The Definitive Guide to Investing in Germany

Berlin, Germany

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Germany is the largest economy in Europe and the fourth-largest economy in the world. Driven by industrial production, the country exports more than any other country besides China and the U.S., and its trade surplus consistently competes with China's. The country also houses dozens of the world's 500 largest publicly-traded companies, which makes it an important country for international investors.

Germany's largest companies can be found in the DAX 30 Index, which is similar to the Dow Jones Industrial Average in the United States. It contains the 30 largest German companies by market capitalization trading on the Frankfurt Stock Exchange. The index contains some household names like Adidas AG, BASF SE, BMW AG, Bayer SE, Siemens AG, MAN SE, and many others.

The country also has significant natural resource reserves, including uranium, timber, potash, nickel, copper, and natural gas. As for renewables, the country is one of the world's largest producers of wind turbines. In 2019, renewables eclipsed coal to become Germany's primary source of power. By 2030, the country plans to generate 65% of its energy from renewables.

Benefits and Risks of Investing in Germany

Germany may have a robust economy, but its export-driven nature makes it susceptible to outside risk factors. For instance, the country's membership in the European Union has brought enormous advantages, but there are also some drawbacks to being part of such a large economic bloc.

The benefits of investing in Germany include:

  • Strong economy: Germany has one of the most robust economies in the world, both in terms of size and exports. In 2019, the country's gross domestic product (GDP) reached $3.846 trillion.
  • European Union membership: Germany has benefited strongly from inclusion in the European Union, which has helped it become more competitive against other industrialized countries and other members of the Eurozone.
  • Workforce and taxes: Germany's workforce is highly educated and, compared to other EU countries, they go on strike less often. The country's unified tax code and business-friendly policies are also favorable for publicly traded companies.

The risks of investing in Germany include:

  • European Union bailouts: Germany has benefited from being a member of the European Union, but sovereign debt problems, such as the European debt crisis that peaked between 2010 and 2012, have forced it to participate in bailouts.
  • European contagion: Countries in the European Union are connected via sovereign debt issues. A failure of one country to pay its debt could lead to others facing a similar fate and ultimately hurt Germany's balance sheets (and those of German banks).
  • Demographics: Germany has an aging population that may place an increasing burden on its social welfare programs. With a fertility rate of 1.57 in 2018, the country leads many others in the West but still falls far below the natural replacement rate of 2.1. However, high immigration rates—like those that came with the beginning of the European migrant crisis in 2015—could help stabilize these programs.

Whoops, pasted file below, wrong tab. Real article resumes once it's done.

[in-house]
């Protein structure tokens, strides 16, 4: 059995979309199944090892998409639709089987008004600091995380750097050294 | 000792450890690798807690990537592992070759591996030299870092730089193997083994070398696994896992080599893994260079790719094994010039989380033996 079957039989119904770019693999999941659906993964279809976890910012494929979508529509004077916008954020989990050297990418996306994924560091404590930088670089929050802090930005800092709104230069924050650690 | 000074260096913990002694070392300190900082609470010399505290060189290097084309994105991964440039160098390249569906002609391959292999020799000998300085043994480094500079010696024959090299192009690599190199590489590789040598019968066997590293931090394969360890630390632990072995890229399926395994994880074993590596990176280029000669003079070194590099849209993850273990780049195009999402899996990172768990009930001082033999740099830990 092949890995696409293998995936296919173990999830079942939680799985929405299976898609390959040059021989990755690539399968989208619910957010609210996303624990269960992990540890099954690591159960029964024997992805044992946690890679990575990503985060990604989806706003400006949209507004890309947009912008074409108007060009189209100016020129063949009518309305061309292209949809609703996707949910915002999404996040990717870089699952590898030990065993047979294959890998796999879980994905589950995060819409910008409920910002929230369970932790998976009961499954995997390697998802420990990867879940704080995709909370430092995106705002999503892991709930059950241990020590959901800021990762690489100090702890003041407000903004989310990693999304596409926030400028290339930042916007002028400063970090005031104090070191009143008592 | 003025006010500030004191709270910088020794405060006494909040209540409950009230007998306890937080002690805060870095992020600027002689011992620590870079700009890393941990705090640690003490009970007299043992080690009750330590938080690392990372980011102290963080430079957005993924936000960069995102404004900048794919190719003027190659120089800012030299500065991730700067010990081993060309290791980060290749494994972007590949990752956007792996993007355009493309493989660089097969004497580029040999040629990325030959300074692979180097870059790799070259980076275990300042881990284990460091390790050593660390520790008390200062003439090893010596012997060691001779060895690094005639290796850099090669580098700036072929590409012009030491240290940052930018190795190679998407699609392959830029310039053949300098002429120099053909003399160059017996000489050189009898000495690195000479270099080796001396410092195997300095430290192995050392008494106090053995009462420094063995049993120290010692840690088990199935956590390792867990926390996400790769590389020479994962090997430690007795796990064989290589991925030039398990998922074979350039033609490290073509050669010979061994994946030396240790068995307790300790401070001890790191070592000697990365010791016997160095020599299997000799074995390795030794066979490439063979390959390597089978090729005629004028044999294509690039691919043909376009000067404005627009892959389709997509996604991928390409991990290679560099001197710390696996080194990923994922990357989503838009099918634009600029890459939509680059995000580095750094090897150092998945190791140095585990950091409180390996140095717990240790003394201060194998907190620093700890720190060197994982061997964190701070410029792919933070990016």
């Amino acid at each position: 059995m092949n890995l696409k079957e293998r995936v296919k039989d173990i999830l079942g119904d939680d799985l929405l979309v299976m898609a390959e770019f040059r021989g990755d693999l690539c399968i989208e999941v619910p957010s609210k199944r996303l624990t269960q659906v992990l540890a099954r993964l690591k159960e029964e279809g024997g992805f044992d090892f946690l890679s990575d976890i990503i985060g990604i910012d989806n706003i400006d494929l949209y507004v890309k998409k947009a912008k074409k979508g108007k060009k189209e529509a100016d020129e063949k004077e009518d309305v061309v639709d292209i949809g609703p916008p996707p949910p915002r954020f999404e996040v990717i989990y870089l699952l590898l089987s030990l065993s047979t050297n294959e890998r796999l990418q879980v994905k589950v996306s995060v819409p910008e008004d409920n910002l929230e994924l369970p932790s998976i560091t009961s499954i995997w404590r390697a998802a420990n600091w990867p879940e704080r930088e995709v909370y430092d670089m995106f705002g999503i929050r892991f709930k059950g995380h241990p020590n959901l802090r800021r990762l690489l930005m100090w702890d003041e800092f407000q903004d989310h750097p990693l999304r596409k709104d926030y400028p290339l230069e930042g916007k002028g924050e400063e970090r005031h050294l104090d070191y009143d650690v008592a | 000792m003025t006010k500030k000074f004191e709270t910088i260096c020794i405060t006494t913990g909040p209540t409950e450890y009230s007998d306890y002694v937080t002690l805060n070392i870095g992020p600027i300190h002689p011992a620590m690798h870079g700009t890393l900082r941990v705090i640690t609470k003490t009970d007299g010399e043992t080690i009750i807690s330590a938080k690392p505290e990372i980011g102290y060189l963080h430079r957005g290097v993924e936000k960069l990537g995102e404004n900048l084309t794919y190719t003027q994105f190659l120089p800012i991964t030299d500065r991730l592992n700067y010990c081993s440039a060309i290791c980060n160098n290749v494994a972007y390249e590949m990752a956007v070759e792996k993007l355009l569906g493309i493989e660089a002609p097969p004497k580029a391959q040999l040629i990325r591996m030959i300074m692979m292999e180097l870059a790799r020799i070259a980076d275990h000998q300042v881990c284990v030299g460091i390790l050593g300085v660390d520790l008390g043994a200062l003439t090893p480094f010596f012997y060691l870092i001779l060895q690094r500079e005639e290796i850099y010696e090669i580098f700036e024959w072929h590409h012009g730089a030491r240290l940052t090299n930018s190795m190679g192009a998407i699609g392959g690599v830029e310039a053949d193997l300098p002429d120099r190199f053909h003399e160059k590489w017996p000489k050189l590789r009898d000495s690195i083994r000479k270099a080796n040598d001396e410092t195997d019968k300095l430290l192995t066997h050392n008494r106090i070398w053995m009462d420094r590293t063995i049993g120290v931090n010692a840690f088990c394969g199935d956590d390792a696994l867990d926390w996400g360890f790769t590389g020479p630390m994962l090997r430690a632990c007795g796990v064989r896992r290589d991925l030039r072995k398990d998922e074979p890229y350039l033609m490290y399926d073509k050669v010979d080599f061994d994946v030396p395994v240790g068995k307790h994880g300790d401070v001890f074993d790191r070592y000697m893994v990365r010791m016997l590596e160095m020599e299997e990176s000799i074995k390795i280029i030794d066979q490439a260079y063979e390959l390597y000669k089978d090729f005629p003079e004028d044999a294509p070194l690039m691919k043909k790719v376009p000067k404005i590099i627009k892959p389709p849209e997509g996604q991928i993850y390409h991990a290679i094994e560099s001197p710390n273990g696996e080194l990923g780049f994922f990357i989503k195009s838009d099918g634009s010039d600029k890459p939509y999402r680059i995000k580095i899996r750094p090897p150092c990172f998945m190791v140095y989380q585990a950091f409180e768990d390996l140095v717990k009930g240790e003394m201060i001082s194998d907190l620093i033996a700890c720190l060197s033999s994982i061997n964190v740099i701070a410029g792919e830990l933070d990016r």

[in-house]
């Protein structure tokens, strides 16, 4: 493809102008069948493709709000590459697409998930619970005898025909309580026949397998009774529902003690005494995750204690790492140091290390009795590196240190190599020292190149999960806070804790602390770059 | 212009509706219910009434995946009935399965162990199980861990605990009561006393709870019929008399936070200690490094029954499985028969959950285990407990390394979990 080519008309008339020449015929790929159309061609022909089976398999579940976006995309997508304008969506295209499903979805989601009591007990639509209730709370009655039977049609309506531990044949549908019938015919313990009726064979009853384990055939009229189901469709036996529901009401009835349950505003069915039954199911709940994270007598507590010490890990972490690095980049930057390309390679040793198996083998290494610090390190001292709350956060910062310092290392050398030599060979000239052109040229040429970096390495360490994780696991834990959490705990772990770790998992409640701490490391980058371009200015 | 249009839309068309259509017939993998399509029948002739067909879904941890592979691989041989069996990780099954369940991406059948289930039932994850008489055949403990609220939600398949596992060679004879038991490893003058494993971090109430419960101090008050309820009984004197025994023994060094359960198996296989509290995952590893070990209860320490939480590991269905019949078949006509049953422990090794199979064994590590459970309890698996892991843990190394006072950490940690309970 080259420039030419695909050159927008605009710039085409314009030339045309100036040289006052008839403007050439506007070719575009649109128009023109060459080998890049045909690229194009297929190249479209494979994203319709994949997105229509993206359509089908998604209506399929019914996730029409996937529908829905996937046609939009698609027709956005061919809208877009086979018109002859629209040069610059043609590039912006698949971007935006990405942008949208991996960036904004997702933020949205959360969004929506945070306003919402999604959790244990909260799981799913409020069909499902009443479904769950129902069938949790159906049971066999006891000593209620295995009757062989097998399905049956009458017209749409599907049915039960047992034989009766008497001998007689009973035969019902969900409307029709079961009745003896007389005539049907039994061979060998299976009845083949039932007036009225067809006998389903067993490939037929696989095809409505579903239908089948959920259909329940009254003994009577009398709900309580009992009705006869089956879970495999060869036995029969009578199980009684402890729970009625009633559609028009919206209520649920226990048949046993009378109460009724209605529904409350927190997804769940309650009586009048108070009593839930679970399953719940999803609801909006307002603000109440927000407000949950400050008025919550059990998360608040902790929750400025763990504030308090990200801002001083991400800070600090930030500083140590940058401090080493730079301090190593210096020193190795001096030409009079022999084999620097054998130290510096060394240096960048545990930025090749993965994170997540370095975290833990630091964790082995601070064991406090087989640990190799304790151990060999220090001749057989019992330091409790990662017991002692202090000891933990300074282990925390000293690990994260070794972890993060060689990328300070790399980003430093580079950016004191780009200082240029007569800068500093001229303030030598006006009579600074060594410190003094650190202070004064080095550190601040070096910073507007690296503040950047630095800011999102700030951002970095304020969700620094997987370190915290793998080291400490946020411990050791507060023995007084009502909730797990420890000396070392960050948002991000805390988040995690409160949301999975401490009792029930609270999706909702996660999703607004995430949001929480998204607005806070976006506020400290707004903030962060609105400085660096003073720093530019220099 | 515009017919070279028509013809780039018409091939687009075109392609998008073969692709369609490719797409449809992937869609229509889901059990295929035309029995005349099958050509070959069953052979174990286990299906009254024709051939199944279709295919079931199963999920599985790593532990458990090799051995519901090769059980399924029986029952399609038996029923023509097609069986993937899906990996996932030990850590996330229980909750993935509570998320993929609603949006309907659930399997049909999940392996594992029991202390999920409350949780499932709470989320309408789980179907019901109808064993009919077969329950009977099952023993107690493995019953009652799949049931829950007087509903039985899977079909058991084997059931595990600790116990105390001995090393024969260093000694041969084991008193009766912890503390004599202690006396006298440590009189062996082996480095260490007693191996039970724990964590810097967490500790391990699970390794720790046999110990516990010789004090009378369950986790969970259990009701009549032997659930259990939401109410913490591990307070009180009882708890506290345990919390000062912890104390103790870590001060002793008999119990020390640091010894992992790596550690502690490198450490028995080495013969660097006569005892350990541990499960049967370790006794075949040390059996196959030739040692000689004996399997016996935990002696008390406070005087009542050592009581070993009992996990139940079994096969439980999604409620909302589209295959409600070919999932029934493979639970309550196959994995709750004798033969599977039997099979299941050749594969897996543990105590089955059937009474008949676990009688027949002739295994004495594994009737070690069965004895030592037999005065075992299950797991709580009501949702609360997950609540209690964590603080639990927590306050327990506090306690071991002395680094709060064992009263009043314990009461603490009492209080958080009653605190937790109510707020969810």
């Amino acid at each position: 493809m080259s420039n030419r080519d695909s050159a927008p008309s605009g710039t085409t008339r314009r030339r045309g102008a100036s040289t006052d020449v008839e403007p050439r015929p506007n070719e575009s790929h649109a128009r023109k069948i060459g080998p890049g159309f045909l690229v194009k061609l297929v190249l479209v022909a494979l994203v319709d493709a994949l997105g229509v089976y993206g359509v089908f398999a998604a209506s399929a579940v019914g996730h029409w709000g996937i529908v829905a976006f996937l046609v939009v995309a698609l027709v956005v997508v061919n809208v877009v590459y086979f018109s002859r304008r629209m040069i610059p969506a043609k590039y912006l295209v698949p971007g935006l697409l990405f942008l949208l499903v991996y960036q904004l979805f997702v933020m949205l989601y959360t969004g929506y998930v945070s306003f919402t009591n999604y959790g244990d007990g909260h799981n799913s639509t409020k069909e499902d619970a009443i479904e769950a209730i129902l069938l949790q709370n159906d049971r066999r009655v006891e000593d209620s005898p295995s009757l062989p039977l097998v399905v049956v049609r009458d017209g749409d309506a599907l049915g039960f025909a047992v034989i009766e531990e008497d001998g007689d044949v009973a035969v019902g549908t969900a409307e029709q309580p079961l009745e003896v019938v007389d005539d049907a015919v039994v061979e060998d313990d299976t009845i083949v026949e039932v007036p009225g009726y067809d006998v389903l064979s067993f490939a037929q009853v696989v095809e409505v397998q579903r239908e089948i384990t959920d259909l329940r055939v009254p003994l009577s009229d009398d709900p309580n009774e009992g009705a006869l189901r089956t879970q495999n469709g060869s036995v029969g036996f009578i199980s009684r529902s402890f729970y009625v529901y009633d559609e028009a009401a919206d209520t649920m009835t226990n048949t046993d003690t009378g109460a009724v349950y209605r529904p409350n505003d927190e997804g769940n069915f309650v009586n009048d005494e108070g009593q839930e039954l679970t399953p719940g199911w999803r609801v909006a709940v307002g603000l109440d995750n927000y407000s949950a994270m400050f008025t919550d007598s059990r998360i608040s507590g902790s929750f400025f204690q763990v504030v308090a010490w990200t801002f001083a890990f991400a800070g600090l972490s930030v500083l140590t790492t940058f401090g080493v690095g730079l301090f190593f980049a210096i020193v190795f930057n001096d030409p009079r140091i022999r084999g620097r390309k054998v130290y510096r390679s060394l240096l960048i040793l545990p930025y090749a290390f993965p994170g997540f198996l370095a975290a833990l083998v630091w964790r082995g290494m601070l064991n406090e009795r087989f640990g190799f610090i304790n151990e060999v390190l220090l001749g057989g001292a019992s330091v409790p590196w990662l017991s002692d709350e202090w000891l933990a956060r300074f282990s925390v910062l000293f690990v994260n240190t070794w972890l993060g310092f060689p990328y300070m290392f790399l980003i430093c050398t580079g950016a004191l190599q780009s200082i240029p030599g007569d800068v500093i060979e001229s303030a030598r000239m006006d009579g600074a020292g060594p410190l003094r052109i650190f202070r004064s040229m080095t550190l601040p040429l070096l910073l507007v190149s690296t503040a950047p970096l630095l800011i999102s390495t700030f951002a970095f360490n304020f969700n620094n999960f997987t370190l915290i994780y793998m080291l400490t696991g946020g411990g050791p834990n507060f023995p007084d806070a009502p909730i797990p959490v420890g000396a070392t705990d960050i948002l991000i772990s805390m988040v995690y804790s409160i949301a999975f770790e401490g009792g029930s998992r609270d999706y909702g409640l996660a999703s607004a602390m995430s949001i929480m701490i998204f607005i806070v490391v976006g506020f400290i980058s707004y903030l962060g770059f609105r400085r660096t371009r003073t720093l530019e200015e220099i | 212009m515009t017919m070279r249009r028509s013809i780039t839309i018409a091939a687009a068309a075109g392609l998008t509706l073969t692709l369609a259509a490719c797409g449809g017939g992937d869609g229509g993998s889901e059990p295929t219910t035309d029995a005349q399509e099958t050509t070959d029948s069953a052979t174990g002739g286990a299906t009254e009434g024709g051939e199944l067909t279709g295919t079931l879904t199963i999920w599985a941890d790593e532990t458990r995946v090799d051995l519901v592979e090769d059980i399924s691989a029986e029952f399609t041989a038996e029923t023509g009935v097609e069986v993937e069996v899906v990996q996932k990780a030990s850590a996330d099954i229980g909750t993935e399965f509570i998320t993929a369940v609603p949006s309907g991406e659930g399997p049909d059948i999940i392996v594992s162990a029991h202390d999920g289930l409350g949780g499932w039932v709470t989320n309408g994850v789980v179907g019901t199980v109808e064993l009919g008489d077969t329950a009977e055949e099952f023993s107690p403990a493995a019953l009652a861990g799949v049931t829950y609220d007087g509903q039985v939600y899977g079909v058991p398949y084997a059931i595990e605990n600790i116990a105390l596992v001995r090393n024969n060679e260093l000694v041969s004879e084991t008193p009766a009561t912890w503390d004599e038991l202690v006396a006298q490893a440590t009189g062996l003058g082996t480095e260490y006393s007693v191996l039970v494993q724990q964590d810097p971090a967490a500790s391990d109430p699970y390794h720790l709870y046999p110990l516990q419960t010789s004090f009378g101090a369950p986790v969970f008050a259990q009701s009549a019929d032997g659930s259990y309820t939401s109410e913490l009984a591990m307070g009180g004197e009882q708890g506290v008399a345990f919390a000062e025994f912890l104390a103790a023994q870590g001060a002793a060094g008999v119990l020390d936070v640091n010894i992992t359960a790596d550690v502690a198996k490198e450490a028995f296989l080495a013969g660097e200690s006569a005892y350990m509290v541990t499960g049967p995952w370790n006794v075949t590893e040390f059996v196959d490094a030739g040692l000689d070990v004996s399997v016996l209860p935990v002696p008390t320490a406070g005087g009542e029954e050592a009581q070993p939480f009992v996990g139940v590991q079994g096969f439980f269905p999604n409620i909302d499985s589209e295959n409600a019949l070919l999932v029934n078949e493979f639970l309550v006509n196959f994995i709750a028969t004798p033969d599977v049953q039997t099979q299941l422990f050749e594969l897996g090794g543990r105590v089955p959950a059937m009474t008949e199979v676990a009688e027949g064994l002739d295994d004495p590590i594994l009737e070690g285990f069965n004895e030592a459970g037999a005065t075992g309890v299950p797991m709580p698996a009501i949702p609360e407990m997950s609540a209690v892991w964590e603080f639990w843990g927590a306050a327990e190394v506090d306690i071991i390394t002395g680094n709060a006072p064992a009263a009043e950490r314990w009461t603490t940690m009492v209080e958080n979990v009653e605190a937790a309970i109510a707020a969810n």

• Slowing economy: Germany's GDP shrank from 1.52% in 2018 to 0.56 in 2019. There are multiple reasons why this happened, including global trade concerns that have slowed down many economies, so Germany isn't facing this risk alone. However, the slumping GDP is still a risk worth noting, as are rising tariffs—which will likely have an impact on the export-heavy country.

Invest in Germany with ETFs and ADRs

The easiest way to invest in Germany is through exchange-traded funds (ETFs). These securities can be purchased on U.S. stock exchanges and they offer diverse exposure to companies domiciled within the country. But American depositary receipts (ADRs) offer a more hands-on way to easily invest in individual companies without buying and selling stock on non-U.S. exchanges (which comes with added barriers, fees, and taxes).

The most popular ETF used to invest in Germany is the iShares MSCI Germany Index Fund (EWG), which is managed by BlackRock's iShares group. Using the popular Germany MSCI Index, the fund holds more than 60 stocks across more than 10 industries, with an expense ratio of 0.49% and a net asset value of $2.9 billion, as of September 2020.

Here are some more popular ETF options to invest in Germany:

  • Global X DAX Germany ETF (DAX)
  • The WisdomTree Germany Hedged Equity ETF (DXGE)
  • The First Trust Germany AlphaDEX Fund Profile (FGM)

Here are some popular ADRs to invest in Germany:

  • Deutsche Bank AG (DB)
  • Deutsche Telekom AG (DTEGY)
  • Siemens AG (SI)

When investing in international ETFs, traders should be cognizant of the expense ratios of the funds, which can vary quite a bit between funds. Some funds may also be overly concentrated in one area of the economy, which can introduce diversification-related risks.

When investing in ADRs, traders should take into account the lower levels of liquidity compared to typical domestic blue-chip stocks. Lower levels of liquidity could make it more difficult to buy and sell shares at favorable prices. There may also be tax implications associated with ADRs and foreign stock.

Article Sources

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  3. Yale School of the Environment. "Renewables Generated a Record 65 Percent of Germany’s Electricity Last Week." Accessed Sept. 9, 2020.

  4. The World Bank. "GDP (Current US$) - Germany." Accessed Sept. 9, 2020.

  5. The World Bank. "Fertility Rate, Total (Births per Woman) - Germany." Accessed Sept. 9, 2020.

  6. The World Bank. "GDP Growth (Annual %) - Germany." Accessed Sept. 9, 2020.

  7. BlackRock. "iShares MSCI Germany ETF." Accessed Sept. 9, 2020.